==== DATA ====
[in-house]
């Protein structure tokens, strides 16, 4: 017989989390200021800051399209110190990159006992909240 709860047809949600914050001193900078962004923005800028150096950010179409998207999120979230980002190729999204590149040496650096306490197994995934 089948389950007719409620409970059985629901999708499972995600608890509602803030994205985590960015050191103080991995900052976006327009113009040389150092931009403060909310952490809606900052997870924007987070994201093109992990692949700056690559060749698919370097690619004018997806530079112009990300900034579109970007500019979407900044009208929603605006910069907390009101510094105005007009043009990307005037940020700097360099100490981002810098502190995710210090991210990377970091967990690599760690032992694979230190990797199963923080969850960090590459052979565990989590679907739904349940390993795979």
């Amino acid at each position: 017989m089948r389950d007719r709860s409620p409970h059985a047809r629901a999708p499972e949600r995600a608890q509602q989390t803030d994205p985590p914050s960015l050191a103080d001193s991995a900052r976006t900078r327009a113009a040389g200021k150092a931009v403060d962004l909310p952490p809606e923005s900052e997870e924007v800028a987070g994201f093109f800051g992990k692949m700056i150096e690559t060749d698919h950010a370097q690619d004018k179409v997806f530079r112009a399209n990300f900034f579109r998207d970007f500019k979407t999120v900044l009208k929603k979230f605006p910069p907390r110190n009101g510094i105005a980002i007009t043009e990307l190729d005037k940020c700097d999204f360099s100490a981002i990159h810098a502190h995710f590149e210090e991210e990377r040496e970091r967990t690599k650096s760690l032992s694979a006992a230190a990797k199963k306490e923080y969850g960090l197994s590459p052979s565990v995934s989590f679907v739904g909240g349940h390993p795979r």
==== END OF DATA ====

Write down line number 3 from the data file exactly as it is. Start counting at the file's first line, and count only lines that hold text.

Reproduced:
């Amino acid at each position: 017989m089948r389950d007719r709860s409620p409970h059985a047809r629901a999708p499972e949600r995600a608890q509602q989390t803030d994205p985590p914050s960015l050191a103080d001193s991995a900052r976006t900078r327009a113009a040389g200021k150092a931009v403060d962004l909310p952490p809606e923005s900052e997870e924007v800028a987070g994201f093109f800051g992990k692949m700056i150096e690559t060749d698919h950010a370097q690619d004018k179409v997806f530079r112009a399209n990300f900034f579109r998207d970007f500019k979407t999120v900044l009208k929603k979230f605006p910069p907390r110190n009101g510094i105005a980002i007009t043009e990307l190729d005037k940020c700097d999204f360099s100490a981002i990159h810098a502190h995710f590149e210090e991210e990377r040496e970091r967990t690599k650096s760690l032992s694979a006992a230190a990797k199963k306490e923080y969850g960090l197994s590459p052979s565990v995934s989590f679907v739904g909240g349940h390993p795979r």